For many companies, flat-file and API integration are complementary solutions that are used in conjunction, depending on specific needs. When implemented correctly, both methods allow for a seamless data transfer to your ERP.
Importing transfer sets of flat-format data using CSV files or other flat-file formats
Direct connection between two software programs in real-time via online API feed
Excels in mass batch processing data files/bulk data transfer
Less data update frequency/ smaller dataset to reduce cost
Most cost effective
Yes, but more expensive
Product feature like scanning invoices
Seamless data transfer to ERP system
Automatic real-time data syncing
String together related entities/ object files
Multiple file formats
Yes (flat file formats)
No (use customized hybrid system)
How Does Accounts Payable Automation Software use API or Flat-file Integration?
Accounts payable automation software includes digital documents, including purchase orders and vendor invoices, to automate the financial process. AP automation software is designed for large batch payments to vendors and individual “bill pay” to suppliers when needed.
With an API connection, users log in to their accounting software system to get the expanded features of AP automation. The user interface looks like your regular accounting software or ERP (enterprise resource planning) system.
They can also log into their AP system and perform the necessary tasks, or from outside such as approving an invoice via email and upon completion of payments in their AP system, the data automatically syncs with their ERP or Accounting systems. Tipalti NetSuite API integration is one such example.
Brands that also offer flat-file integration work well for mass batch processing of payments (using bulk data transfers). The software developer can map the required fields. The user then selects the payment date.
With accounts payable processing, there are configurable workflows. Flat-file integration automates these selections to the extent possible for future payment processing.
One difference between flat-file and API systems is the use of real-time records. This may or may not be beneficial depending on the accounting task you are trying to achieve. API syncs the latest records in real-time.
In use cases like batch processing, flat-file integration works better. That’s because you’ll have a more positive cash flow balance if you don’t pay your vendors on the exact day an invoice is received. An AP department typically has a turnaround time and a remittance window. They don’t need to access the latest AP invoices in real-time because they’re processing payments in batches.
When to Integrate via API & When to Use Flat-File
Even though API is touted as the modern way there are instances in which it functions less effectively than flat-file integration. Here are a few considerations to keep in mind when choosing what type of integration works best:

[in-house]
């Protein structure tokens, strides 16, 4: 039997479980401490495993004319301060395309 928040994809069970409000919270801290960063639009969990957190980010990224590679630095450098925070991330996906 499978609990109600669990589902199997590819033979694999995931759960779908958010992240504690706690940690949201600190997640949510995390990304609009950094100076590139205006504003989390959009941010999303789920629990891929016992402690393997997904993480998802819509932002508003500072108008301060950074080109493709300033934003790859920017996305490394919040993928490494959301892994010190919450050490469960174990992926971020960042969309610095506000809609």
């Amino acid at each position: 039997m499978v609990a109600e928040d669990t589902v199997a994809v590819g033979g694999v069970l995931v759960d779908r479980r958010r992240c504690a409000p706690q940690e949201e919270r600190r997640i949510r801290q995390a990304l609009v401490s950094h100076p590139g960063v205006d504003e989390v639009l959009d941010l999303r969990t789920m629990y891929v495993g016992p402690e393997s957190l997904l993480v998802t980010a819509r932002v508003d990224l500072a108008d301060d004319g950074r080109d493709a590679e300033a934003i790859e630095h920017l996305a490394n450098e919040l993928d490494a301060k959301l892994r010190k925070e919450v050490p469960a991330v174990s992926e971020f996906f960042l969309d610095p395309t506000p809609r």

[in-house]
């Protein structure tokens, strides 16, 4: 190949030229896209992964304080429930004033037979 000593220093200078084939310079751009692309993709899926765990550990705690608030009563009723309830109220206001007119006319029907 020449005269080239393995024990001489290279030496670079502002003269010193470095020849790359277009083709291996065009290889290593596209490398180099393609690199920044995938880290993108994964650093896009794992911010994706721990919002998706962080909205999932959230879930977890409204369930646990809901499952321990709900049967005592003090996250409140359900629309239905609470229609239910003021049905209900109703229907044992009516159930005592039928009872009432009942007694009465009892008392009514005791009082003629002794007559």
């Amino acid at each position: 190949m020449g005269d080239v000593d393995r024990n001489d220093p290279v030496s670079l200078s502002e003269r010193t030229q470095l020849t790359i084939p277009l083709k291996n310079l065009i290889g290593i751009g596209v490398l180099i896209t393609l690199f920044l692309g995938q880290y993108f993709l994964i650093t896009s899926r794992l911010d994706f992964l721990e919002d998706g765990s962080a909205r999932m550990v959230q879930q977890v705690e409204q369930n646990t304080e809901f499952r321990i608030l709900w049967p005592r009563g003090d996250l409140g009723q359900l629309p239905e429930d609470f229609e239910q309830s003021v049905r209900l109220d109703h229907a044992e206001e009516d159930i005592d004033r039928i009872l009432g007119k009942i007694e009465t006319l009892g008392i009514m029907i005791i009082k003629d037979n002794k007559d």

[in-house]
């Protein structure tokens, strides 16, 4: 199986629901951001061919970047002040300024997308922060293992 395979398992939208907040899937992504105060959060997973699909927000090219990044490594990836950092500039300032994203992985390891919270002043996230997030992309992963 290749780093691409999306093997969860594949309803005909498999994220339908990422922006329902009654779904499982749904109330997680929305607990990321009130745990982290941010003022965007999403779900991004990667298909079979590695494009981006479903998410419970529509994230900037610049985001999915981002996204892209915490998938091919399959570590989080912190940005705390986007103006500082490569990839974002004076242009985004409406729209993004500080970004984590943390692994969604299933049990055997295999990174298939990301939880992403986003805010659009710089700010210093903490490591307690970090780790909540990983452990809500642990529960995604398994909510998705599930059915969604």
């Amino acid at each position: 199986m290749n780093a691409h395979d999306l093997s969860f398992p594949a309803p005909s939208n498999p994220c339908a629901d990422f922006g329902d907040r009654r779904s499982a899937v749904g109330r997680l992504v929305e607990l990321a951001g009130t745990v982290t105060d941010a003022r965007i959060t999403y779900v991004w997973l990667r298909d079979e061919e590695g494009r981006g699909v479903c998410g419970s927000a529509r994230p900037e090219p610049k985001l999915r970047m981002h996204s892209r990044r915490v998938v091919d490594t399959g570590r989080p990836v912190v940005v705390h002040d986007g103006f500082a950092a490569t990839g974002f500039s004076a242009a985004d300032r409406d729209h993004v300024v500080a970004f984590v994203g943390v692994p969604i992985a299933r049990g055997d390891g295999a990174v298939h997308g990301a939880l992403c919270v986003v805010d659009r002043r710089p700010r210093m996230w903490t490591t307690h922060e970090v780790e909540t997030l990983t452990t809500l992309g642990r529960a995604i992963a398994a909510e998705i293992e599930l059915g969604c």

Usage of Data
Are you using the data to build a product feature or power a platform? This speaks to the flexibility customers will need. For example, questions like “How does this scan invoices?” lends itself nicely to an API endpoint. This is considered a product feature because it solves a very specific user need.
In contrast, if a customer wants to review the past 6 months of vendor payments, this request lends itself well to a bulk data transfer process. In this case, flat-file steals the show.
Volume and Frequency of Updates
How often do you need your AP data updated? The cost of pulling large datasets into a database can be considerable if updates are frequent. In this case, an API solution would suit a business better. However, if you have smaller datasets with less frequent updates, flat files work best.
Relationship Between Entities in Data
A key design principle of a REST API is that it is entity-based. While this makes it easy to predict the location of each entity, it makes it harder to string together related entities. In this case, the customer would need to make additional API requests to gather all the information needed.
When the object graph is rather large, and the user needs to access it all at once, flat-files tend to be an easier choice.
File Format Requirements
When customers have vastly different schemata, it’s often wise to customize formats to reduce friction and increase adoption of the data platform. Maintaining multiple formats in a single API is complex. It often accrues technical debt in a codebase.
A hybrid system, in this case, will use the API to generate a standard set of flat-files that can be customized post-process. This enables a business to build out features in the core API while still meeting the needs of customers with specific format requirements.
So, which system works best for your accounts payable automation software? There is no one-size-fits-all solution. Although APIs are a great solution for many AP tasks, they are not the only solution. Flat-files enable a higher level of customization that allows brands to meet very specific client needs and provide substantial data flexibility.
It’s important to take a look at your top three-five goals for the AP department and align them with current data needs. Asking the important questions regarding data style, volume, format, and usage can help you make more informed decisions on future distribution.